For design of pilot seat, would the seat be considered as primary or secondary structure?
Seats are not structure. They are equipment.
I believe you mixing system/sub-system definitions with design requirements. Primary and secondary structures are structural systems within the aircraft that have a primary or secondary purpose of transferring a load. Everything else on the aircraft is classified according to its primary function (air conditioning, flight controls, etc.)
Having said that, there are structural requirements that exist for all the components of these functional systems. That doesn't make them structure.
To illustrate the point, we can refer to ATA spec 2200 which provides a common structure for aircraft documentation. The documents use use a Chapter-Section-Subject numbering system that correlates to a System-Subsystem-Subject.
At the highest level, Chapters 20 through 50 cover Aircraft Systems, 50 - 59 cover structure, 60 - 67 cover Propeller/Rotor, and 71 - 84 cover Power Plant. Looking at the Chapter definitions we find (emphasis mine):
Chapter 25, EQUIPMENT/FURNISHINGS
Those removable items of equipment and furnishings contained in the flight and passenger compartments. Includes emergency, galley and lavatory equipment. Does not include structures or equipment assigned specifically to other chapters.
And under that is:
Section -10, Flight Compartment
The compartment above the floor and between the forward passenger partition and the forward pressure dome. Includes items such as flight crew seats, tables, pilot check lists and food containers, wardrobes, curtains, manuals, electronic equipment rack, spare bulbs, fuses, etc. Does not include cargo compartments.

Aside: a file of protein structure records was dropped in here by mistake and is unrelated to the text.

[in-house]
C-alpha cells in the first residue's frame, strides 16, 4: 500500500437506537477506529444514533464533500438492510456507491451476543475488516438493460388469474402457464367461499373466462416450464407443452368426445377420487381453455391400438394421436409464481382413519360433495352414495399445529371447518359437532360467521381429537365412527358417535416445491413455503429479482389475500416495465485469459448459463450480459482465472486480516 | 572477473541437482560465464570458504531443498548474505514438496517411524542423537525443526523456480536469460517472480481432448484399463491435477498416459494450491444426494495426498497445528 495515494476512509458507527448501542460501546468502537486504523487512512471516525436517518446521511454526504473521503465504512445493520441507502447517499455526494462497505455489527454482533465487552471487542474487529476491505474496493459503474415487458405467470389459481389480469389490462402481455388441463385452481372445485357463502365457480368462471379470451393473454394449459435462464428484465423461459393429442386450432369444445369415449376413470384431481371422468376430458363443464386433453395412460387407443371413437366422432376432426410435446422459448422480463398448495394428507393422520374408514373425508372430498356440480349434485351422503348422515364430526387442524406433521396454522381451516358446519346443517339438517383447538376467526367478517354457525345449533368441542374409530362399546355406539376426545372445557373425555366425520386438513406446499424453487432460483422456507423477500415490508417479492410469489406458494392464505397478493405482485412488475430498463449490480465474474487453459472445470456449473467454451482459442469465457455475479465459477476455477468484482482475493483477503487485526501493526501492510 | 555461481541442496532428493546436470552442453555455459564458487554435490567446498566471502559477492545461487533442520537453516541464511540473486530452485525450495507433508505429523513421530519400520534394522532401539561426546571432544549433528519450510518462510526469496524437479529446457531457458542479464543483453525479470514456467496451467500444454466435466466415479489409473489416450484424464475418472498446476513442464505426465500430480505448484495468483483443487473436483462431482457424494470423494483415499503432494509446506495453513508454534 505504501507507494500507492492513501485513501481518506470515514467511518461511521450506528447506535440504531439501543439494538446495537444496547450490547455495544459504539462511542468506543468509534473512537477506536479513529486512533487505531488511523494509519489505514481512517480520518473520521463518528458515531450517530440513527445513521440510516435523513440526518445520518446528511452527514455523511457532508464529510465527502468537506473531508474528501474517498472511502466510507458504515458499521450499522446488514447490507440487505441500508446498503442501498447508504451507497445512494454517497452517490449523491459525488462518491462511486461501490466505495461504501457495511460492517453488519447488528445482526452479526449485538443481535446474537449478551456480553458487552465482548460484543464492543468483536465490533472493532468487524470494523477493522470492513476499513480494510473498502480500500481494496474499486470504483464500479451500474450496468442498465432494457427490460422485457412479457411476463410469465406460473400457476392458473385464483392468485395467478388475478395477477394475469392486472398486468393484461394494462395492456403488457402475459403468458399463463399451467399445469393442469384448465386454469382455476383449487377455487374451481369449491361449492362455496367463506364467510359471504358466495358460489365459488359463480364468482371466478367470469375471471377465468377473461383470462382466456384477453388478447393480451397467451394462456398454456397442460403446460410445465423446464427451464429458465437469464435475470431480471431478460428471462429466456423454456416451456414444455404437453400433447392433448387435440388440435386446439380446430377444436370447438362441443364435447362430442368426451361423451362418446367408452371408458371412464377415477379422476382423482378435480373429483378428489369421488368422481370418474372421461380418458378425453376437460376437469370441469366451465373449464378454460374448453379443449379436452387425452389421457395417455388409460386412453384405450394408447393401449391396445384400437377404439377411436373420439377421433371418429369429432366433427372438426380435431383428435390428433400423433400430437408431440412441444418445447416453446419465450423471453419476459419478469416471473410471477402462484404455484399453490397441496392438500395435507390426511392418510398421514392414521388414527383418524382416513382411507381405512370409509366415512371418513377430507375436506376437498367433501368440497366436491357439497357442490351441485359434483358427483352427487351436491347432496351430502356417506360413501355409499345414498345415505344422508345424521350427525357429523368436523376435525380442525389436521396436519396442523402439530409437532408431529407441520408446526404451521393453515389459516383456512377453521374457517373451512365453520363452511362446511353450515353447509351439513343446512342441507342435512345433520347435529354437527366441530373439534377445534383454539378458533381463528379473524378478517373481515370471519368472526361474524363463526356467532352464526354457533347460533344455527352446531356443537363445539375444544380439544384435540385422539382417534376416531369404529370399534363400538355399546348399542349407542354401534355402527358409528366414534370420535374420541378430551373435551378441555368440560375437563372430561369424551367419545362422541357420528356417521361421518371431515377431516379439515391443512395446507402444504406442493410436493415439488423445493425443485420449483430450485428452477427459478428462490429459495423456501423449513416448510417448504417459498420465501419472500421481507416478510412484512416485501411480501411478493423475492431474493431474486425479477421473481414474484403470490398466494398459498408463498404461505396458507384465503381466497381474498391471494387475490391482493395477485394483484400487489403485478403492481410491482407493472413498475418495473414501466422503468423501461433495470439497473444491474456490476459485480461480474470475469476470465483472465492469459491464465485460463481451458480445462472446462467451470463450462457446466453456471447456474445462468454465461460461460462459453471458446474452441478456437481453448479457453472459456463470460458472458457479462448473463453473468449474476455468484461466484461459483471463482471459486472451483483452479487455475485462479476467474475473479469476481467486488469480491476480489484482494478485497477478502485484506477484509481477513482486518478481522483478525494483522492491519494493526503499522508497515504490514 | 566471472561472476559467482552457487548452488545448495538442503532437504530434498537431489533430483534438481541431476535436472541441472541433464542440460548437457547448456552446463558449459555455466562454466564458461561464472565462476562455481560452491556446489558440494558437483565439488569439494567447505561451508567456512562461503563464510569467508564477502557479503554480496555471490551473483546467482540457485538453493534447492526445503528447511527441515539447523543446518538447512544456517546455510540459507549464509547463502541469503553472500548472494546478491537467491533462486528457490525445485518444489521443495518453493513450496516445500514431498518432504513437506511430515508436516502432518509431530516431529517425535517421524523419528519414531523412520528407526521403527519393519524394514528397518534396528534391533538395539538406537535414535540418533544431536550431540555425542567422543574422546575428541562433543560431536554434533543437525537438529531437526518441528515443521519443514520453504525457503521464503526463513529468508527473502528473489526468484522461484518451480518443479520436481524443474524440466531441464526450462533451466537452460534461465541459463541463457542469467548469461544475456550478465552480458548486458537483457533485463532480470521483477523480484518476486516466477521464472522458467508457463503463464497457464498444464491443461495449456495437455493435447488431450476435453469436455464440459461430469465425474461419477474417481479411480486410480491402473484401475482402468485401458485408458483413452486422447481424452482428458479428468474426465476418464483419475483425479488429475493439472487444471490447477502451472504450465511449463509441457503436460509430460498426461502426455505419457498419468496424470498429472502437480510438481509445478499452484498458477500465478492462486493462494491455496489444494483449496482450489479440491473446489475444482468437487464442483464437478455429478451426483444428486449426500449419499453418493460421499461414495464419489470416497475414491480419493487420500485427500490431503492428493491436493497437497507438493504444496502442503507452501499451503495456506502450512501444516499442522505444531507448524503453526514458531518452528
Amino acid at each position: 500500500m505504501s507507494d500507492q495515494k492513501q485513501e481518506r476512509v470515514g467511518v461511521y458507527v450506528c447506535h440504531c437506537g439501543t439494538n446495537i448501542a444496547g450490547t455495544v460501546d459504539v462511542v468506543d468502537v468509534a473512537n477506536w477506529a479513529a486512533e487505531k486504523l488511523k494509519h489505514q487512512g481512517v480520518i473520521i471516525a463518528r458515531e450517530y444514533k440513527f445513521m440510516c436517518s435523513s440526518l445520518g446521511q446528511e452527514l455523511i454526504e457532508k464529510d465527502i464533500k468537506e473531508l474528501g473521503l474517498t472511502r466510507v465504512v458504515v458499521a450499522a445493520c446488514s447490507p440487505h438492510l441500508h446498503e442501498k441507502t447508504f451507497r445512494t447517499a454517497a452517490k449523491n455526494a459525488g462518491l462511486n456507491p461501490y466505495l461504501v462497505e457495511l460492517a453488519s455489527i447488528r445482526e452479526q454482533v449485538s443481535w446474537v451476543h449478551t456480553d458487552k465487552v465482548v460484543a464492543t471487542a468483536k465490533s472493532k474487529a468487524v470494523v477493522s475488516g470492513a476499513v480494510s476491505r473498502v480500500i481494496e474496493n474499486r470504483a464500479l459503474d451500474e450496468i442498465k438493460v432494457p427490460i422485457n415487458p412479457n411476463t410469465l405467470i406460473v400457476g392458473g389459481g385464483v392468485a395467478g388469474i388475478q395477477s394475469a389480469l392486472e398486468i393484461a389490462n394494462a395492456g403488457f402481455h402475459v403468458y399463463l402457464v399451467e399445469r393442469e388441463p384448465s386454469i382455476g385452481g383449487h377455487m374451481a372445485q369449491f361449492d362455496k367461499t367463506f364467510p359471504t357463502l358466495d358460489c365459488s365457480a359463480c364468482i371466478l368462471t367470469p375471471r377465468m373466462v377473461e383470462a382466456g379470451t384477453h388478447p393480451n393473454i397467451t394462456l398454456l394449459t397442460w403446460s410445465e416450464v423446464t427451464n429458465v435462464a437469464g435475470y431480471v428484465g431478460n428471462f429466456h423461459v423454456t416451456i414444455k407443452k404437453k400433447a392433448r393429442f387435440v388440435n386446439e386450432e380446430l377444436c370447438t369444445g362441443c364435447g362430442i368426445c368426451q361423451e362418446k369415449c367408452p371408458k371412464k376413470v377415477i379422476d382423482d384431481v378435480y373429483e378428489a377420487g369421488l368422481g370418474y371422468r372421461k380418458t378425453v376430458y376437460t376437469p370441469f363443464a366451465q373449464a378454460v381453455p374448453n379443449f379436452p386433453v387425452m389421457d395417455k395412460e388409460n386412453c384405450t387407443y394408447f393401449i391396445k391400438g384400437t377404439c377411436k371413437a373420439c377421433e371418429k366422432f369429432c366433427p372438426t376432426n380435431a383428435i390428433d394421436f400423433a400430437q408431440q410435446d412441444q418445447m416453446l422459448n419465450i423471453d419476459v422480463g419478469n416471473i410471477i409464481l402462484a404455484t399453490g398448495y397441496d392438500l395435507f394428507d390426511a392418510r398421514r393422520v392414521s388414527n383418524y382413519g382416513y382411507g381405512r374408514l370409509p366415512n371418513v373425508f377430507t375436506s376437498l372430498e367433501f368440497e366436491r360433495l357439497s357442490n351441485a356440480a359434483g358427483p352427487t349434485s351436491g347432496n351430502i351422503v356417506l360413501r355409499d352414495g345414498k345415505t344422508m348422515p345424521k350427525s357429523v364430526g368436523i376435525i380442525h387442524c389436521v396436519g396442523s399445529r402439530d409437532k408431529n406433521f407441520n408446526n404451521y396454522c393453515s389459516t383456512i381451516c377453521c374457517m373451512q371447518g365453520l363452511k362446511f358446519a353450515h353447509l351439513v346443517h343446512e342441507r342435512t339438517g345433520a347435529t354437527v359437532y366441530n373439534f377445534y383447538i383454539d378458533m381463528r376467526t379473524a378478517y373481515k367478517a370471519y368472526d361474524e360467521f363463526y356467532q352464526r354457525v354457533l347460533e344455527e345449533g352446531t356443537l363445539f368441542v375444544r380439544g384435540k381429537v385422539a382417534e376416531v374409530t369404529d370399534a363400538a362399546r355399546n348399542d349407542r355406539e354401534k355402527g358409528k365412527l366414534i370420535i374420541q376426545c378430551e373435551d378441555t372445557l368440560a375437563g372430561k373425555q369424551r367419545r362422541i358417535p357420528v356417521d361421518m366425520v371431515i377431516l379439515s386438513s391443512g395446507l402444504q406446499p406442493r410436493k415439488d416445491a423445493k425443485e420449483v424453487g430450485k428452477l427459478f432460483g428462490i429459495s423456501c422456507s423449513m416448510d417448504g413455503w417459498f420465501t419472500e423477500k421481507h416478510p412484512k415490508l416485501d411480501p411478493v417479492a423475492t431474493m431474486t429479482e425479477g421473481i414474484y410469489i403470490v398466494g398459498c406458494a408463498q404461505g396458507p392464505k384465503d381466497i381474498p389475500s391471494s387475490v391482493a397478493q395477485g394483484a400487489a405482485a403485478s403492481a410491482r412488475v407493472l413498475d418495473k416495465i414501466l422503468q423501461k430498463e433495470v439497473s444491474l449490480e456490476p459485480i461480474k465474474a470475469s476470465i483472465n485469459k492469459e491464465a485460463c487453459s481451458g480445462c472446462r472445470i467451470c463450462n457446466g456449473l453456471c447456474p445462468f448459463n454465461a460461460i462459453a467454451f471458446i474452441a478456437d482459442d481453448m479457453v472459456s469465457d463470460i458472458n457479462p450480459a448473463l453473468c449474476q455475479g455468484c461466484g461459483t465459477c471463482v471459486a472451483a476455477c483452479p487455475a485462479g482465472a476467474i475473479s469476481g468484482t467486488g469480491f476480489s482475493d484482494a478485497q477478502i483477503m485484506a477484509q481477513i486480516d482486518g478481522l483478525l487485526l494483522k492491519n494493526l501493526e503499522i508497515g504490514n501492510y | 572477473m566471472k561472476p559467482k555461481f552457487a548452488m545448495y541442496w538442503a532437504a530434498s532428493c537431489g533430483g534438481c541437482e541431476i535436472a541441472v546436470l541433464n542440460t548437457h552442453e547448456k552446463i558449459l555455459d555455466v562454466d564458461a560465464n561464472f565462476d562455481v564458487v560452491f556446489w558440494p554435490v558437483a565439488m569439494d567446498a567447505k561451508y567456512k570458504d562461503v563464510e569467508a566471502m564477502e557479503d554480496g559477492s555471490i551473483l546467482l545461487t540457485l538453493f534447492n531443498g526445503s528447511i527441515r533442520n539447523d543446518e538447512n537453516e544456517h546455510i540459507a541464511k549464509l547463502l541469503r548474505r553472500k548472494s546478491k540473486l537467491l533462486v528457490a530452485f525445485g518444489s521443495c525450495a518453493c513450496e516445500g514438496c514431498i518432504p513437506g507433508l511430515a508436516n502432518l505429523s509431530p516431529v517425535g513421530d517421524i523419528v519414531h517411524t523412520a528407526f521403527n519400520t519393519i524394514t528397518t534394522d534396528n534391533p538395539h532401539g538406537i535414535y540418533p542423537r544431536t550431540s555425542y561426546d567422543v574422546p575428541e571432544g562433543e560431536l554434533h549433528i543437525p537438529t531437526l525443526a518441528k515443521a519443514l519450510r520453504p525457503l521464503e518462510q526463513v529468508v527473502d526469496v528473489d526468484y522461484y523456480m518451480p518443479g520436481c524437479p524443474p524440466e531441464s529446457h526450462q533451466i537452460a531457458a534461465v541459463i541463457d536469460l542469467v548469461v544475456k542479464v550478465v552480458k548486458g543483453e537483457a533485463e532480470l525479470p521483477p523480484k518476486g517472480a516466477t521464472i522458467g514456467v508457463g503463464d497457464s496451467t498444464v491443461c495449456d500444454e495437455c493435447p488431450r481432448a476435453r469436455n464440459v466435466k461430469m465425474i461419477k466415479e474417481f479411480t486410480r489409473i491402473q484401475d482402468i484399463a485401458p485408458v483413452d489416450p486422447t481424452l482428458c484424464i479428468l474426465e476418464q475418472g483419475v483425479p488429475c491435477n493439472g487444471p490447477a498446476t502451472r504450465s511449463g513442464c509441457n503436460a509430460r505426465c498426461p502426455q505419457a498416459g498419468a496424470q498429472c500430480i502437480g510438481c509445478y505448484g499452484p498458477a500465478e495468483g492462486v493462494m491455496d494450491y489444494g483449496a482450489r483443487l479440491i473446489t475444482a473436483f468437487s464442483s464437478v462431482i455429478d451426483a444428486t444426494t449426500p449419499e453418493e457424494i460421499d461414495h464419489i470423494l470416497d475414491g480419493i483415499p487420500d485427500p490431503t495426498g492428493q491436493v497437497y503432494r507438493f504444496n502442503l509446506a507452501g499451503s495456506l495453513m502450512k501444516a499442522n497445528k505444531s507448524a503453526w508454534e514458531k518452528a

Further along, we find:
Chapter 51, STANDARD PRACTICES AND STRUCTURES - GENERAL
Standard Practices, General Procedures and typical repairs applicable to more than one chapter and are not specifically covered under [Chapter (System) 52] thru [Chapter (System) 57] Sub-Sys/Sect breakdown.
Section -10, General
Airplane major structural breakdown diagram. Primary and secondary structure diagram. Principal area and dimensional data. Restricted area diagram. Zoning diagram. Access door and panel identification. Glossary.
The structural area of interest here is:
Chapter 53 FUSELAGE
Structural units and associated components and members which make up the compartments for equipment, passengers, crew, cargo, plus the structure of the envelope and gondola of airships. Includes skins, belt frames, stringers, floor beams, floor, pressure dome, scuppers, tail cone, fuselage-to-wing-and empennage fillets, attach/attached fittings, load curtains, cables, ballonets, etc.
You'll note that this specifies only physical structure, not systems or equipment installed in the fuselage.
To address the structural design requirements, we can refer to 14 CFR Part 25, Airworthiness Standards: Transport Category Airplanes.
Subpart C with the title Structure is broken down into the loads the aircraft must be designed to withstand (flight loads, gust loads, ground loads, etc.)
Subpart D covers Design and Construction which provides specifics for individual design elements of the aircraft. Therein we find:
§25.785 Seats, berths, safety belts, and harnesses.
Within this section is the necessary design requirements for seats, etc. which reference the applicable load specifications of Subpart C. A detailed reading of this section will reveal that the design loads for the seats are driven by the Emergency Landing Loads defined in Subpart C.
That falls under the subject of Flight Deck and Furnishings. The Airline Transport Association (ATA) classifies that equipment under Chapter 25 Equipment and furnishings. OEMs as well separate that equipment from structural airframe components as well. Primary and secondary structures refers to structural components in an airframe.
For example, a fwd wing spar or a fwd pressure bulkhead are primary structures.
A Douglas clip might be an example of a secondary structure, etc.